Detroit Pension Fund Managers Hit the Beaches in Hawaii
I saw this story a week or so ago on Drudge when it was first revealed that Detroit city pension funds managers were going to spend $22,000 to attend a conference in Hawaii. I thought that now it's revealed, they wouldn't dare go through with it.
Never underestimate the callousness of a bureaucrat:
The city of Detroit may be facing a deepening financial crisis but that hasn't stopped four trustees of its public pension funds from spending $22,000 of retirement system funds to attend a conference in Hawaii this week.
The trip 4,500 miles west to a four-star resort on the world-famous Waikiki Beach in Honolulu doesn't sit well with the top officials now running Detroit's finances under an emergency order from the state of Michigan. Emergency Manager Kevyn Orr has not ruled out a bankruptcy as the city struggles under a $15 billion debt burden, which is being strained further by its hefty pension obligations.
"It especially doesn't look good when you have city employees, police, firefighters having taken pay cuts," said Bill Nowling, spokesman for Orr. "Middle-class, blue-collar workers, their dream vacation when they retire may be a two-week trip to Hawaii - they don't associate Hawaii with a place you go to work."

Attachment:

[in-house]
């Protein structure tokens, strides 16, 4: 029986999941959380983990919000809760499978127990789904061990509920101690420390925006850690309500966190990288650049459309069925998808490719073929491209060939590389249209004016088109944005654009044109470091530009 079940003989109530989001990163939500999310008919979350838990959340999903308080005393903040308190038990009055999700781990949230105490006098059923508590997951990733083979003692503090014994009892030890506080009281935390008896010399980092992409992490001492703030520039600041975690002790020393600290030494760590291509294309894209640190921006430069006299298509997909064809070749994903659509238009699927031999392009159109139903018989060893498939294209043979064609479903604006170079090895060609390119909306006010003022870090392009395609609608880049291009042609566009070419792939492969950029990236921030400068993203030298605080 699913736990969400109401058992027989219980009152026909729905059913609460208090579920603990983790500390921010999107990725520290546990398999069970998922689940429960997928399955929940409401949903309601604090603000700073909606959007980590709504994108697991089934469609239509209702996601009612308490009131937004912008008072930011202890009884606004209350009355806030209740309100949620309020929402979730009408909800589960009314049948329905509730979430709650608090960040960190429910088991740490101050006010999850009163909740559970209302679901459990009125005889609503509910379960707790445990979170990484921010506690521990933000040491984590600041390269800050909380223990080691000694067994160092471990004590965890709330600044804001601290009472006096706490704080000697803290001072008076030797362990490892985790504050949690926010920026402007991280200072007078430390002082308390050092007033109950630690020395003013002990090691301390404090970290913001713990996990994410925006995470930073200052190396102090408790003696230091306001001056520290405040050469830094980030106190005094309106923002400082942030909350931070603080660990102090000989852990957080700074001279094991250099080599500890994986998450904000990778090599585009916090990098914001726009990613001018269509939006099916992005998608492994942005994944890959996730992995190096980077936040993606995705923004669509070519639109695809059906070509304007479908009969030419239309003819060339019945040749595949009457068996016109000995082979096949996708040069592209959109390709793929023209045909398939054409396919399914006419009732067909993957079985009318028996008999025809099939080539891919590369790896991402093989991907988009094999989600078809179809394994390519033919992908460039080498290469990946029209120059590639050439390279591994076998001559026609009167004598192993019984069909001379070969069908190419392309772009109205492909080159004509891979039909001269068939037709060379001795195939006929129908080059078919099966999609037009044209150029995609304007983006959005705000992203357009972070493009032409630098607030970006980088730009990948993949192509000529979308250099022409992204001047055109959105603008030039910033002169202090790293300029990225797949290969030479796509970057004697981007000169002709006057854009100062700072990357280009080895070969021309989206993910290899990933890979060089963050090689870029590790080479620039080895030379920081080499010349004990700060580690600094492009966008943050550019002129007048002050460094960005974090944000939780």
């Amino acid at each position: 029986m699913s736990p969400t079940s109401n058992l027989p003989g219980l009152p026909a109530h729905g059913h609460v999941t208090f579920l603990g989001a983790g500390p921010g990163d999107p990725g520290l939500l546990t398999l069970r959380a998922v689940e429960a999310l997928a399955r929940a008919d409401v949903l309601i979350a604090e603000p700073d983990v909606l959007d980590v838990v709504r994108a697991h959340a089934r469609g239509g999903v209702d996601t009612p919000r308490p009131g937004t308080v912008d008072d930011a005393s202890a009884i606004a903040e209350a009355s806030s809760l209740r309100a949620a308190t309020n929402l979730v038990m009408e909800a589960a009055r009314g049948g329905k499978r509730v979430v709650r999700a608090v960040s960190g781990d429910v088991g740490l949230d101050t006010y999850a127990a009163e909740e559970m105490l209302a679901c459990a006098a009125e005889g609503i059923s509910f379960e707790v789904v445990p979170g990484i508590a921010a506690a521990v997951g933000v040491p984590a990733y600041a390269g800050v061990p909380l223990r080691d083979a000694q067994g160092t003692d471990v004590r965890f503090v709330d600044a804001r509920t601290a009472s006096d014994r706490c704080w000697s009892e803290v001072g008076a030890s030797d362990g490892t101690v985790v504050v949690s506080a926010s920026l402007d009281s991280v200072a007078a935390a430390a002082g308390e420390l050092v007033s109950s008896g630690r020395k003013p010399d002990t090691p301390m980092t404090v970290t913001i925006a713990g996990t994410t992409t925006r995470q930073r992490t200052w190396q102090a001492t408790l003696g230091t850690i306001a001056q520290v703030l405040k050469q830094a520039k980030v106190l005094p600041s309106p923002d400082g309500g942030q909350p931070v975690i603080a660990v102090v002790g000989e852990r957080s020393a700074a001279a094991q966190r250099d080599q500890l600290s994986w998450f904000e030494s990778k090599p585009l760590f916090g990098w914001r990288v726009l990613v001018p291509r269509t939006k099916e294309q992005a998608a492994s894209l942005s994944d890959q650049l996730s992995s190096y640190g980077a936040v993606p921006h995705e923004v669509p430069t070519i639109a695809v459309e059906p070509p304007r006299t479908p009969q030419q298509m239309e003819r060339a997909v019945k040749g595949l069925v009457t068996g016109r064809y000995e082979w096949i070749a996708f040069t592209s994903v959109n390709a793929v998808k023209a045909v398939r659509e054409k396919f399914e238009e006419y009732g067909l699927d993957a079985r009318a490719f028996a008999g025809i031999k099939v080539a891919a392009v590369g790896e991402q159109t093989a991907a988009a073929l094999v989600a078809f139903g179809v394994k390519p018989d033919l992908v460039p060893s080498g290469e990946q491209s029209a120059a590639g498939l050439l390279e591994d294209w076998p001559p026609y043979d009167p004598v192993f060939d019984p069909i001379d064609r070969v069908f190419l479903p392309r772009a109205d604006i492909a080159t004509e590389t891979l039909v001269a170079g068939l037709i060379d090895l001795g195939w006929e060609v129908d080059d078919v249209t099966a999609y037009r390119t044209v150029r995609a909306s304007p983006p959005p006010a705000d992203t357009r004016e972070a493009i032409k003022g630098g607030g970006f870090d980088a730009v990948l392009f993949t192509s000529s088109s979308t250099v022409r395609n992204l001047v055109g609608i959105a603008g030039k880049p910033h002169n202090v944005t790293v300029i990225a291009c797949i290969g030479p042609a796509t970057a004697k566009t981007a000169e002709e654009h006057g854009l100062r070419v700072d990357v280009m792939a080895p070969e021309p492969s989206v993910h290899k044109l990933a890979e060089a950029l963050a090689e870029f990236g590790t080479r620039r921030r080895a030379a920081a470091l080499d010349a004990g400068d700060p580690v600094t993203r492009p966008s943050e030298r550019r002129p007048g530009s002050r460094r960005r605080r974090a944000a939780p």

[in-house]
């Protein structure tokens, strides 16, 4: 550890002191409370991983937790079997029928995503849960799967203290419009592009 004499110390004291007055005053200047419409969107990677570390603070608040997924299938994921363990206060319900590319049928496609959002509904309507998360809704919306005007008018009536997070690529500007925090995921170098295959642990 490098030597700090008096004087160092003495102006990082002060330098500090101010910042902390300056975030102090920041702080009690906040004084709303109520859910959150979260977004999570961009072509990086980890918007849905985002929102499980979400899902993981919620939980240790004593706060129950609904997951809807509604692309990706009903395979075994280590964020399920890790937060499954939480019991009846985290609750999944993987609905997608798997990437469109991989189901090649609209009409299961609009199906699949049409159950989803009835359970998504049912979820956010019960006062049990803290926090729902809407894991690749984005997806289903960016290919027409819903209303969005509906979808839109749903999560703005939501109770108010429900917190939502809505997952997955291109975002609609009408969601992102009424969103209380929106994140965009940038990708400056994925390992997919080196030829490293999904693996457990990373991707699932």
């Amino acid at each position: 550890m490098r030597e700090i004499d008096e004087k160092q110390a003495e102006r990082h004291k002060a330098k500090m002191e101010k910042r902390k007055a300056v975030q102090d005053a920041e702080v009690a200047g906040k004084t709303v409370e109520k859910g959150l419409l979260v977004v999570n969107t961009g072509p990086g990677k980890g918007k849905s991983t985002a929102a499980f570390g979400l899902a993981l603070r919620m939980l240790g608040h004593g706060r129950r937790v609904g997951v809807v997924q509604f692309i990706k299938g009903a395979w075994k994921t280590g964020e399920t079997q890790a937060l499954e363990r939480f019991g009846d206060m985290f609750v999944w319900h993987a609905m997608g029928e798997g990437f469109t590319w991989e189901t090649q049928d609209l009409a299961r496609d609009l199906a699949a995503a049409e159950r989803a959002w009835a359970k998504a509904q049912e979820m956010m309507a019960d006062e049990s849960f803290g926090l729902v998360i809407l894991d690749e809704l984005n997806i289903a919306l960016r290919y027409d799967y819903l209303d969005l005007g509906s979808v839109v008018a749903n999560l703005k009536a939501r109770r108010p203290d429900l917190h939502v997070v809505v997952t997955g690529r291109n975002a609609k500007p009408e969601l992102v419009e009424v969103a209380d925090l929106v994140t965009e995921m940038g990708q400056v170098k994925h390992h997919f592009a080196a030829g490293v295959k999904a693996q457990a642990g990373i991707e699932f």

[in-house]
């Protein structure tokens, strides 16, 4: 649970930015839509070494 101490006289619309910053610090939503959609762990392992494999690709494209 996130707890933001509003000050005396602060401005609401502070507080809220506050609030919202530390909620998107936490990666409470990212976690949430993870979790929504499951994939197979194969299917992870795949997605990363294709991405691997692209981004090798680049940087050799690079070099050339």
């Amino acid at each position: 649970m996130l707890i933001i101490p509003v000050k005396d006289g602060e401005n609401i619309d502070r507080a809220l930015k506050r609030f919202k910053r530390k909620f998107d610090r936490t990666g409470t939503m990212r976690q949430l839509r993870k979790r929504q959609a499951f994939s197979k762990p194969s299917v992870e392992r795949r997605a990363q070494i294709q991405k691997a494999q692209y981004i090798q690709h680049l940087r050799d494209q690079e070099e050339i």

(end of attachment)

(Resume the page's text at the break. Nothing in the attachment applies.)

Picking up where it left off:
The four trustees from Detroit were among hundreds of pension officials from around the country who traveled in the past week to Honolulu for the annual convention of the National Conference on Public Employee Retirement Systems. Nowling said that Orr's team did not think they had the power to prevent the trip.
John Riehl, a senior sewage plant operator and 34-year Detroit employee, is one of the four. The cost fell within continuing education guidelines set by the legislature, he said.
"It's one of these things we trustees must do to stay on top of the field," Riehl said. "It's important that we participate in these conferences. The stakes are too high."
Of the three other trustees from Detroit, one declined to comment and two others could not be reached for comment.
I call bull crap. And anyone who has ever been to one of these conventions knows the score.
Sure, you can attend several workshops and panels, and listen to lunch and dinner speakers -- if you're conscientious and feel responsible to the city and its taxpayers to really try and get something worthy out of the conference.
But that would far be the exception rather than the rule. If they really wanted to educate their members, they would hold the convention in Rapid City, Council Bluffs, or maybe even Washington, D.C. -- any place where the distractions would be kept to a minimum.
But the whole point of the convention is it being a distraction. It's a perk of office -- a reward for time served or perhaps a job well done. To insult the intelligence of the people of Detroit by claiming you have to fly 4500 miles and spend $22,000 that the city doesn't have in order to better educate the fund managers is outrageous.
Did the Detroit managers have to attend?
Some funds boycotted the event, saying it sent the wrong message, particularly at a time when many pension systems face funding shortfalls and the finances of the cities and states that sponsor them remain on shaky ground.
Evidently, not everyone thought it was something the trustees "must do to stay on top of the field."